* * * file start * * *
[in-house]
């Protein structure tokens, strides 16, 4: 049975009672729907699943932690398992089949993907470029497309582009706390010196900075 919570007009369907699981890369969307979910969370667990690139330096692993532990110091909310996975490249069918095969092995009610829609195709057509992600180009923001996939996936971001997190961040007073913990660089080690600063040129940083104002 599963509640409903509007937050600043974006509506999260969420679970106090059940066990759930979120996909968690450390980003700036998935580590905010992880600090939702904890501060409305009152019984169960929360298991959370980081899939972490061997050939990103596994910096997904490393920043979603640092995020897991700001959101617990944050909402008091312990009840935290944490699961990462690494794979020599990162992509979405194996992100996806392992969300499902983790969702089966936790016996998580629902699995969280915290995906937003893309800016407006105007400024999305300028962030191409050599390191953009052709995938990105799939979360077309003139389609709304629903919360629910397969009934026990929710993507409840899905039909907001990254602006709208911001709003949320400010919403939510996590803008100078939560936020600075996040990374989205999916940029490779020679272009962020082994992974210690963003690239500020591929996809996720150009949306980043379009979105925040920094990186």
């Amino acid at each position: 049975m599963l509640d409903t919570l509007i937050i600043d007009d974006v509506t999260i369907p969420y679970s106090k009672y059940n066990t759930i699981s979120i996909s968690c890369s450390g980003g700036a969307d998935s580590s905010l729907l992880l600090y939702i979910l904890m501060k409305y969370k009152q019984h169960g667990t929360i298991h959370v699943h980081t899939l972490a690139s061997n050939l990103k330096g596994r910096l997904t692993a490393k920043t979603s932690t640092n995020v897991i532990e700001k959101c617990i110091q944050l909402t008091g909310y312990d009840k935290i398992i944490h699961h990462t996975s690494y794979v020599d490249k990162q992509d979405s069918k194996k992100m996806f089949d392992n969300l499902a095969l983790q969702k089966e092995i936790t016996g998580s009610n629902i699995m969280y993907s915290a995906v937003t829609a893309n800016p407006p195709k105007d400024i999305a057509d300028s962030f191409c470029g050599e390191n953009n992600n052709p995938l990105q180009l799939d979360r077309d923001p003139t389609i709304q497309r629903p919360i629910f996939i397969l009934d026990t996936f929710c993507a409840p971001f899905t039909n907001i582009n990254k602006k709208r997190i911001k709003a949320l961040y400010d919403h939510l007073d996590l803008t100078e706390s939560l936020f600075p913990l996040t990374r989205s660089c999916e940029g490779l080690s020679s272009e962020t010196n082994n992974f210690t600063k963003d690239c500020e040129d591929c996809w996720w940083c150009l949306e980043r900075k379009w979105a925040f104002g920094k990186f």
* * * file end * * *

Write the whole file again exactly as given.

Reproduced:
[in-house]
């Protein structure tokens, strides 16, 4: 049975009672729907699943932690398992089949993907470029497309582009706390010196900075 919570007009369907699981890369969307979910969370667990690139330096692993532990110091909310996975490249069918095969092995009610829609195709057509992600180009923001996939996936971001997190961040007073913990660089080690600063040129940083104002 599963509640409903509007937050600043974006509506999260969420679970106090059940066990759930979120996909968690450390980003700036998935580590905010992880600090939702904890501060409305009152019984169960929360298991959370980081899939972490061997050939990103596994910096997904490393920043979603640092995020897991700001959101617990944050909402008091312990009840935290944490699961990462690494794979020599990162992509979405194996992100996806392992969300499902983790969702089966936790016996998580629902699995969280915290995906937003893309800016407006105007400024999305300028962030191409050599390191953009052709995938990105799939979360077309003139389609709304629903919360629910397969009934026990929710993507409840899905039909907001990254602006709208911001709003949320400010919403939510996590803008100078939560936020600075996040990374989205999916940029490779020679272009962020082994992974210690963003690239500020591929996809996720150009949306980043379009979105925040920094990186």
């Amino acid at each position: 049975m599963l509640d409903t919570l509007i937050i600043d007009d974006v509506t999260i369907p969420y679970s106090k009672y059940n066990t759930i699981s979120i996909s968690c890369s450390g980003g700036a969307d998935s580590s905010l729907l992880l600090y939702i979910l904890m501060k409305y969370k009152q019984h169960g667990t929360i298991h959370v699943h980081t899939l972490a690139s061997n050939l990103k330096g596994r910096l997904t692993a490393k920043t979603s932690t640092n995020v897991i532990e700001k959101c617990i110091q944050l909402t008091g909310y312990d009840k935290i398992i944490h699961h990462t996975s690494y794979v020599d490249k990162q992509d979405s069918k194996k992100m996806f089949d392992n969300l499902a095969l983790q969702k089966e092995i936790t016996g998580s009610n629902i699995m969280y993907s915290a995906v937003t829609a893309n800016p407006p195709k105007d400024i999305a057509d300028s962030f191409c470029g050599e390191n953009n992600n052709p995938l990105q180009l799939d979360r077309d923001p003139t389609i709304q497309r629903p919360i629910f996939i397969l009934d026990t996936f929710c993507a409840p971001f899905t039909n907001i582009n990254k602006k709208r997190i911001k709003a949320l961040y400010d919403h939510l007073d996590l803008t100078e706390s939560l936020f600075p913990l996040t990374r989205s660089c999916e940029g490779l080690s020679s272009e962020t010196n082994n992974f210690t600063k963003d690239c500020e040129d591929c996809w996720w940083c150009l949306e980043r900075k379009w979105a925040f104002g920094k990186f």